To ensure parties can and will live up to their agreements, it is important to:
Anticipate Required Regulatory Filings
Process and timing breakdowns – perhaps the most unfortunate of all potential pitfalls – could in many cases be avoided with more careful planning upfront.
Failure to establish and follow a defined process likely means key steps may be missed or underemphasized during negotiations. In fact, parties should avoid even the appearance of disorganization and lack of preparation that could turn off interested parties before they even sit down at the table.
Timely performance is key to avoiding frustration and deal fatigue – perennial deal busters. Leaders have to keep their teams focused on moving forward with a timeline that includes concrete dates for each task. They should move quickly to resolve the inevitable unexpected issues and delays but avoid becoming bogged down in negotiations that will have little impact on the outcome.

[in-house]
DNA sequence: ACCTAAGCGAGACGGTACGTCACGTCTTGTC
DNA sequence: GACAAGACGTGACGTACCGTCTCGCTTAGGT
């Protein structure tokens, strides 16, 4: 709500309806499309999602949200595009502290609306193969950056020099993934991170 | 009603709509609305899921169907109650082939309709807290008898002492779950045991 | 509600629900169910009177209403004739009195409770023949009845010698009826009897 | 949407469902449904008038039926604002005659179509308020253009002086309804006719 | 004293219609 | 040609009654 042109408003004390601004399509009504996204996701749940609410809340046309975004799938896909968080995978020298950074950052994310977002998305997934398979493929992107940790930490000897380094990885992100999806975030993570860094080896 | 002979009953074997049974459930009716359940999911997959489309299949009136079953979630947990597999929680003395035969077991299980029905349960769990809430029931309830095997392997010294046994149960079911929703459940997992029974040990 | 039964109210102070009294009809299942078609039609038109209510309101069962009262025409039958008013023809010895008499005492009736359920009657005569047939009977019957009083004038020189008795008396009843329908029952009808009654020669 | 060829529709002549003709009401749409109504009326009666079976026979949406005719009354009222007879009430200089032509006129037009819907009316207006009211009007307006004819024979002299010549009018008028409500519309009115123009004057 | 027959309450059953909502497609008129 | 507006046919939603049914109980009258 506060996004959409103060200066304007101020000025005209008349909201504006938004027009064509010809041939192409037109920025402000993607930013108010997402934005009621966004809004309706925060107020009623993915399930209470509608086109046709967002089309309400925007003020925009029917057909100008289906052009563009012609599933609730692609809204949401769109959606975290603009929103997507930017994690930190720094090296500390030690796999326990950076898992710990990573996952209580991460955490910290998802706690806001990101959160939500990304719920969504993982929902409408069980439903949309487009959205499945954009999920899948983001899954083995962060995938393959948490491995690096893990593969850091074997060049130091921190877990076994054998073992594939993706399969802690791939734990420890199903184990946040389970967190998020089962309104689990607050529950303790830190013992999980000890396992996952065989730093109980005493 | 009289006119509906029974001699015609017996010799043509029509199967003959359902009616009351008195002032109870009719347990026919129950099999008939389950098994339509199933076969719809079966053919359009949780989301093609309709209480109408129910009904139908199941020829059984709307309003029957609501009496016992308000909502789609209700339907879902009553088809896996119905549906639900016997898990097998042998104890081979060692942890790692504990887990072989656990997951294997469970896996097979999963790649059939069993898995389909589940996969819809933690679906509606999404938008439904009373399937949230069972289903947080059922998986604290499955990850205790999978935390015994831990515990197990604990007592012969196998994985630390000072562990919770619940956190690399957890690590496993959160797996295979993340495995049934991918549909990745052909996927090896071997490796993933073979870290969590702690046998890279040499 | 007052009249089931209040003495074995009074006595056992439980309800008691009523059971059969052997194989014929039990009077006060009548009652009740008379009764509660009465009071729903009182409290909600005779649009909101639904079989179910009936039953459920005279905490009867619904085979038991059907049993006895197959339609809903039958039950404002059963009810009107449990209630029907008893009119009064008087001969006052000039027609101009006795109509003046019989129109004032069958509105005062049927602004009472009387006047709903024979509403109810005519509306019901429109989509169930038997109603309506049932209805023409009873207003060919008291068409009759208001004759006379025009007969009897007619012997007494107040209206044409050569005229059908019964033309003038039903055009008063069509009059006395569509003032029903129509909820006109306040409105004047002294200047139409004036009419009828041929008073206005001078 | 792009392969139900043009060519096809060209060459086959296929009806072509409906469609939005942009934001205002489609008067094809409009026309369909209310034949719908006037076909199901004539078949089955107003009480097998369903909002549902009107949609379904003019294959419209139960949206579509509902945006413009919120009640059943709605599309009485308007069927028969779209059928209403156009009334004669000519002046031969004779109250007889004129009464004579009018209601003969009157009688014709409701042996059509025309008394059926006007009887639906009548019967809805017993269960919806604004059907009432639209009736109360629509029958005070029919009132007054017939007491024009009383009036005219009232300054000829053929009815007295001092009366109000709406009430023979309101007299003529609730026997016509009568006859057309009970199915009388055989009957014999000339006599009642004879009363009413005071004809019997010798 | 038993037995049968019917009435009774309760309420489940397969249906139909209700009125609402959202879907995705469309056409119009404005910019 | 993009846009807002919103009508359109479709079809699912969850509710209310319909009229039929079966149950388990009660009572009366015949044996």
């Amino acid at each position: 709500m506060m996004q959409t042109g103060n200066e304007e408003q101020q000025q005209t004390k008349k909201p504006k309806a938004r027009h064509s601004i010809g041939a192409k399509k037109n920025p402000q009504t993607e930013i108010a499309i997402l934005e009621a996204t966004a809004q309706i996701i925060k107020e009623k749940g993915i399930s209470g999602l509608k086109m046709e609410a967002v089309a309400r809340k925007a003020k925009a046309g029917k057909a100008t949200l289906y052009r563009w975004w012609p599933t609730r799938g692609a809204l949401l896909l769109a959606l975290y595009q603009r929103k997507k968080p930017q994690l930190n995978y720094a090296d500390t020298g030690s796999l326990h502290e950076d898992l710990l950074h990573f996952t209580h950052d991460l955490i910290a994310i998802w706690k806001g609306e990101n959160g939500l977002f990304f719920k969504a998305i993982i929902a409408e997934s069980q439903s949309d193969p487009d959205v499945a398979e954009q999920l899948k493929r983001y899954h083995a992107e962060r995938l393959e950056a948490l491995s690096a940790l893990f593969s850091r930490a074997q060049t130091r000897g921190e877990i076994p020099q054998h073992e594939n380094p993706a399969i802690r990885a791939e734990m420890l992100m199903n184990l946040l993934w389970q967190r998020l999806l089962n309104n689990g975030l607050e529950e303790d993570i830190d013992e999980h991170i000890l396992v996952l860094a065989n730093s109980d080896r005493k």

Selling or acquiring a business can be extraordinarily stressful, even under the best of circumstances. Regardless of the parties’ depth of experience in the M&A market, they should keep in mind that each deal is unique, bringing its own set of potential pitfalls for the unwary.
Whether a prospective buyer or hopeful seller, most players would do well to seek a third-party perspective on valuation matters and other variables. This can inject the objectivity and dispassionate analysis needed to get a deal off on the right foot to begin with – or back on track should either party falter.
Contact us to learn how we can help your business reach its potential.